Managing conflicts in projects
Ulhas Samant focuses on the causes of conflicts and
how they are viewed in the current working environment.
manager Rita had asked Rahul, a senior programmer, to plan on working a couple
of overtime hours the following Thurs-day and Friday evenings. Rahul refused.
She wondered if Rahul did not yield to her because she was too kind when she
asked or because she was a female or because Rahul was envious that she got
the project-leader position for which both had competed. Rahul also was uncomfortable
with this interaction. The seeds of conflict are planted when disharmony is
felt by any one of the participants. Rahul had no clue that Rita is upset. Next
time Rita approaches Rahul she may change her approach. She may be more abrupt
and Rahul may then, in turn, react negatively to Rita, thus escalating the conflict.
Individuals sometimes encounter stress and negative emotion out of an interactionwhether
or not they ever confront each other about their feelings.
Wherever choices exist there is potential for disagreement.
The question is how they should be handled. Before going into a detailed discussion
on different conflict management approaches let us discuss how conflicts are
viewed in a current working environment and what can be the causes of a conflict.
Here is a comparison of traditional and contemporary views (Fig. 1).
||Conflicts can be beneficial
|Conflicts make the
||Conflicts are inevitable in any organization
|The best way to avoid conflict is physical
separation of individuals or the management intervention
||Identify root causes and use problem
solving approaches; involve people
Can conflicts be beneficial? Yes, when they make you raise and address a problem.
They can motivate the people to participate. They also energize the work because
most appropriate issues are worked upon.
Project organizations are major sources of conflict and project
managers need to have conflict management abilities. That is because there is
a concentration of professionals of different disciplines for a limited time
and these people may be having divergent interests. Const-raints like cost and
schedule may add to the problem. In a large team lack of communication can also
be a handicap. Personality can be one of the reasons, though hardly all the
conflicts can be attributed to it. (See Fig. 2).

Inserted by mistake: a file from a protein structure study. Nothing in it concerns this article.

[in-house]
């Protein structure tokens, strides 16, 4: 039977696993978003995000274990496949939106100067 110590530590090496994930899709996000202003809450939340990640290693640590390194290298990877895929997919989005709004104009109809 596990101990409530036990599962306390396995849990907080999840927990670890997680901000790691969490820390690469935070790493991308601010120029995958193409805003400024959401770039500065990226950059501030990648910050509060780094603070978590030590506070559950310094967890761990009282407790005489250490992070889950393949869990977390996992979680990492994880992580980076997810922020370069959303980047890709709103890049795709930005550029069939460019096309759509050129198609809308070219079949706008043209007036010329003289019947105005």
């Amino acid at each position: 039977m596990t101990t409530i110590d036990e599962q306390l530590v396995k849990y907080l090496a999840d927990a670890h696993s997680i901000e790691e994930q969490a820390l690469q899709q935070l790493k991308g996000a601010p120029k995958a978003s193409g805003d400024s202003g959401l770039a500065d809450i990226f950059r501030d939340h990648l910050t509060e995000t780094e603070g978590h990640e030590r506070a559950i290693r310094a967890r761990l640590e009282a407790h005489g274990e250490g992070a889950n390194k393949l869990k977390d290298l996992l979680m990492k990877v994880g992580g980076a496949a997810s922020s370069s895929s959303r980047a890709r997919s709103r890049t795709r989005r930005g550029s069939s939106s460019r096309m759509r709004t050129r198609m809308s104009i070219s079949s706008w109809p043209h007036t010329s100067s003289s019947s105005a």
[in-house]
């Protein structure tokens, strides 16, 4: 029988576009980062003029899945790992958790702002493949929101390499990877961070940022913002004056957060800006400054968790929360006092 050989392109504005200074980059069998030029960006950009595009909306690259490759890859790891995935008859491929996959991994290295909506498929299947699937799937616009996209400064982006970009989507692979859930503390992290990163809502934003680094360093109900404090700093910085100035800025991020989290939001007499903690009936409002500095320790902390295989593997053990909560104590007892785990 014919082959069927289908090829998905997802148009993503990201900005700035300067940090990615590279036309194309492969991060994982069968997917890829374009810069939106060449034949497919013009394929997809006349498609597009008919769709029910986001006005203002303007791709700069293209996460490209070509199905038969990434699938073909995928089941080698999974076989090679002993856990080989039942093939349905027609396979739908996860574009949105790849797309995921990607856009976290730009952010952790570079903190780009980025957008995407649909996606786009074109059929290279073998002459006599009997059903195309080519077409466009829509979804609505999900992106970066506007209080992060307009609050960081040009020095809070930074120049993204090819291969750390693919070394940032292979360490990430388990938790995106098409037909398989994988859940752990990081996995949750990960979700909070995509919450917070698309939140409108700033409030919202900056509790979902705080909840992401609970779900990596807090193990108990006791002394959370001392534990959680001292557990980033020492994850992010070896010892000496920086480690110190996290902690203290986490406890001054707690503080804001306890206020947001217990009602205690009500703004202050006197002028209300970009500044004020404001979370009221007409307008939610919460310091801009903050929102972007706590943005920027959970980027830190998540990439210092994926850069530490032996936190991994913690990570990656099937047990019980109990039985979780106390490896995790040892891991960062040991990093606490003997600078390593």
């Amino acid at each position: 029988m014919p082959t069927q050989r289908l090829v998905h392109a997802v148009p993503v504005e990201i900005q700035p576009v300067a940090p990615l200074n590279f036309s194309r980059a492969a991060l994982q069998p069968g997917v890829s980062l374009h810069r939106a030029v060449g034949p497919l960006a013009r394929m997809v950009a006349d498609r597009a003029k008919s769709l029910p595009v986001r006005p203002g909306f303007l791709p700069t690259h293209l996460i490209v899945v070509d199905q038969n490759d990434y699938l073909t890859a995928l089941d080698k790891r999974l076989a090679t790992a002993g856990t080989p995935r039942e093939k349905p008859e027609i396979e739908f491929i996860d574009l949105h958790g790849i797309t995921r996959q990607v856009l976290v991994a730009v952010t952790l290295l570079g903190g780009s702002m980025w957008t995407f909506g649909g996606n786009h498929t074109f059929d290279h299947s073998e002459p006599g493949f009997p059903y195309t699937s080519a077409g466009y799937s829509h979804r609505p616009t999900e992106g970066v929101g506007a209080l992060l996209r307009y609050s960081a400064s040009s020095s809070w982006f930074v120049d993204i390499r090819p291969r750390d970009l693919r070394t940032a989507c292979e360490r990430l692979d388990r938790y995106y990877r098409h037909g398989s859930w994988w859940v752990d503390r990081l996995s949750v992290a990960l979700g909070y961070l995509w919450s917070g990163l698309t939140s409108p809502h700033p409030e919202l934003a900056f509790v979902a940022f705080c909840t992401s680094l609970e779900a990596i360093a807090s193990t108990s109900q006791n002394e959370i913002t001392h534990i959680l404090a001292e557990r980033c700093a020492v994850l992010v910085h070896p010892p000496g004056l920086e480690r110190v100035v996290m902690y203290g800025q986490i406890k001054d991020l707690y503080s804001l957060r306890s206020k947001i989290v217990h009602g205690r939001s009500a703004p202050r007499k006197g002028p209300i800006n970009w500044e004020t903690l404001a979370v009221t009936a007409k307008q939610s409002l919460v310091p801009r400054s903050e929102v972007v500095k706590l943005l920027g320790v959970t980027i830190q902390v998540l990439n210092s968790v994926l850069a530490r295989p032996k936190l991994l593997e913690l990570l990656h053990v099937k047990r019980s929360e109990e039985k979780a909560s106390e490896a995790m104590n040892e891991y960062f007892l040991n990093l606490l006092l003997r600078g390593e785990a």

|I do not want work with that lady
|Her project estimates are not realistic
||Cost and effort estimates
|"The suggested architecture is not suitable
for this problem"
|The project-schedule is aggressive
|The approval process is tedious
does not allocate resources to my project"
Conflict management approaches
The primary responsibility of resolving conflicts in a project lies with the
project manager. He should be able to asses the situation and pick up a suitable
approach to resolve the conflict. There are five approaches to resolve conflicts.
- Withdrawal (avoidance)
- Problem-solving (also known as confronting)
There are a few situations to explain different approaches
Of all, problem-solving is the best approach in many situations.
This involves collecting and analyzing the information and deciding on the best
alternative. The first two of these five i.e. withdrawal and smoothing, offer
temporary solution and fail to resolve the problem. The next table (Fig. 4)
compares various conflict management approaches. The last two columns tell about
the kind of consideration for performance objectives and (employee) relation,
in each of these approaches.
|"The real problem seems to be not the
lack of skills in people, but lack of understanding of what needs to be
done. Refer this detailed study, which should help you find the reasons"
|We cannot decide about outsourcing this
work. We will wait until our next meeting
|Rakesh, what if we get new ERP software
for new product development and use existing PDM package for maintaining
| "Change the architecture, the way he
said.I do not want any discussions"
|"Madhav and Meena, you agree that our
department needs this project badly.
With that in mind, can we work together something"
Is there anything a project manager can do to reduce conflicts? These are the
approaches they can take when conflicts occur:
- Ensure that roles and responsibilities are clearly
defined for all positions and no tasks fall in a crack
- Meet sub-ordinates and discuss about the challenges
- Conduct regular training on topics like communications,
- Encourage use of suggestion-box (many organizations
have it nowadays in the form of an e-mail account)
- Hold management meetings to discuss about new projects,
etc. (to some extent this may depend upon an organizations policy)
- Work the issue, not the person
- Take the help of a third party to mediate
Conflict management approach
|Problem-solving (also known as confronting)
By utilizing project management principles and applying conflict
management approaches properly, you must be able to establish an environment
where creativity and innovation are encouraged and project goals are met.
Ulhas Samant is a project management trainer from Pune.